President Trump’s defense of white nationalism — from his glorification of Confederate statues to his refusal to acknowledge, let alone address, systemic racism to his demonization of immigrants — is immoral and un-American. Moreover, both the message and the mass events he uses to propagate it are unsustainable as the basis for a presidential campaign. Here are 10 reasons why:

  • If left-wing mobs are attacking the country, why doesn’t/hasn’t Trump done something about it? He’s president after all.
  • Does Trump have a plan (beyond statues) to address this non-problem? (Hint: It’s not a problem; it’s not “solvable”; and it offers nothing but a conduit for bile.) A president is expected to govern, not simply to vent.
  • Why should Americans care about statues when some 127,000 people are dead from covid-19 and unemployment is in double digits? His obsession seems especially bizarre given that the country is experiencing actual carnage thanks to his incompetent response.
  • Since no significant violence is perceptible, how does he sustain the illusion that his followers are under siege? (Watching a crowd tear down a Confederate monument or two is not exactly bloodcurdling.)
  • What states can be won without nonwhite voters, college-educated voters, young voters and suburban women (granted, there is some overlap among these) for whom his message is repulsive? (He can hold his racial-grievance sessions in red states such as Oklahoma and South Dakota, but how do his messages play in states that are actually in contention?)
  • Who are these Democrats that he claims support violence? (I haven’t seen any of them on the ballot.) Does anyone outside his cult think former vice president Joe Biden defends mayhem?
  • What will Trump do when events he needs to spread his message of racial grievance and belligerent opposition to medical expertise add to the pandemic death toll (since they are held without mandatory masks and social distancing)?
  • With states such as Texas and Pennsylvania requiring masks and/or banning mass events, will Trump appear and break the law, stay away or capitulate to health experts?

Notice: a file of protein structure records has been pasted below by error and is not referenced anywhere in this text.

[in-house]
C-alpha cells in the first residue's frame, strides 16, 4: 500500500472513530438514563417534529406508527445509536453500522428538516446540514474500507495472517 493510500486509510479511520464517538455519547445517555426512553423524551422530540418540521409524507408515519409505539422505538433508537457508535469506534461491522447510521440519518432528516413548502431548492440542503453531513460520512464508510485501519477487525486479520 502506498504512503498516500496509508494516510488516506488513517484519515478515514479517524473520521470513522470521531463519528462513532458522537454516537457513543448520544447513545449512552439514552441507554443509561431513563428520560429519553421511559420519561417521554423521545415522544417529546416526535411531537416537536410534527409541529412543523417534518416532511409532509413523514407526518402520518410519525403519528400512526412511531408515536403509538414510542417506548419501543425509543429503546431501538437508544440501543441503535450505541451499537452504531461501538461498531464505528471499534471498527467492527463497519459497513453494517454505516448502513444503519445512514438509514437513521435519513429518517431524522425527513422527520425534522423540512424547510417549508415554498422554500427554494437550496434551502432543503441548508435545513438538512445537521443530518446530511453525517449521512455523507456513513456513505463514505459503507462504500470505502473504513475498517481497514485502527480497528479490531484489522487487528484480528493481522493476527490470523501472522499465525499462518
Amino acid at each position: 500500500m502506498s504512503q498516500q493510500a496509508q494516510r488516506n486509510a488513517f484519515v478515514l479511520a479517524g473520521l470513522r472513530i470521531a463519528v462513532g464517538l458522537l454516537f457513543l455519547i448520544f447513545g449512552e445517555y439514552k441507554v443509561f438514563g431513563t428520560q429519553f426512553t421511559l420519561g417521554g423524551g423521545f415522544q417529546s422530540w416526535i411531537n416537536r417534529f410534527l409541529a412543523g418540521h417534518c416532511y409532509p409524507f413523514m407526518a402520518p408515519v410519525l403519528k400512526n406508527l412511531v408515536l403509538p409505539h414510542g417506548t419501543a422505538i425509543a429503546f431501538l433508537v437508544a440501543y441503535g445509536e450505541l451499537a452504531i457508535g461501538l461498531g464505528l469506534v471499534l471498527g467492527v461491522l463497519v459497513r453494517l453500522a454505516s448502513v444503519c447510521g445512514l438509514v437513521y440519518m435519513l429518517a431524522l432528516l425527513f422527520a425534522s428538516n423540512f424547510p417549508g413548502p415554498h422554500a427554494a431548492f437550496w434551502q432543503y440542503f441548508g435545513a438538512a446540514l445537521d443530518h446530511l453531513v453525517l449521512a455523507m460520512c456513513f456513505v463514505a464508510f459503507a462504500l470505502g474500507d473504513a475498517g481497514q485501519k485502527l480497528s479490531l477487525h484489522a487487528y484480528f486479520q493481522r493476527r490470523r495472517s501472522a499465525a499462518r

• Will any incumbent Senate Republican in a competitive race (e.g., Maine, North Carolina, Colorado, Montana, Georgia, Arizona, Iowa) appear with him? While Sens. Ted Cruz (R-Tex.) and Tom Cotton (R-Ark.) can be counted on to regurgitate Trump’s message of white grievance, does Trump plan on throwing overboard any Republican who won’t?
  • As corporate boycotts pressure Facebook to police hate speech and Washington’s NFL football team to pick a name that is not racially offensive, what happens when Trump’s donors and surrogates (not to mention right-wing media outlets) come under similar pressure to sever ties with him?

Trump is running a campaign akin to George Wallace’s in 1968, when he denounced “a few anarchists, a few activists, a few militants, a few revolutionaries, and a few Communists … [whose day] is going to be over soon.” If you think I exaggerate, consider that Wallace in 1968 declared, “The American people are not going to stand by and see the security of our nation imperiled, and they’re not going to stand by and see this nation destroyed, I can assure you that.” Wallace insisted, in words that are eerily familiar to voters who listen to Trump: “The pseudo-intellectuals and the theoreticians and some professors and some newspaper editors and some judges and some preachers have looked down their nose long enough at the average man on the street.”

Fifty-two years later, Trump’s rhetoric has even less currency than such assertions did in Wallace’s era. The country is different. The electorate is different. And the rhetoric of subversion, violence and fear does not really work when you are the one in power and responsible for keeping Americans secure and safe. And on that score, voters are all too aware that Trump has not kept them safe from death, sickness or economic distress. Trump’s bet that Americans are racist and oblivious is a poor one.

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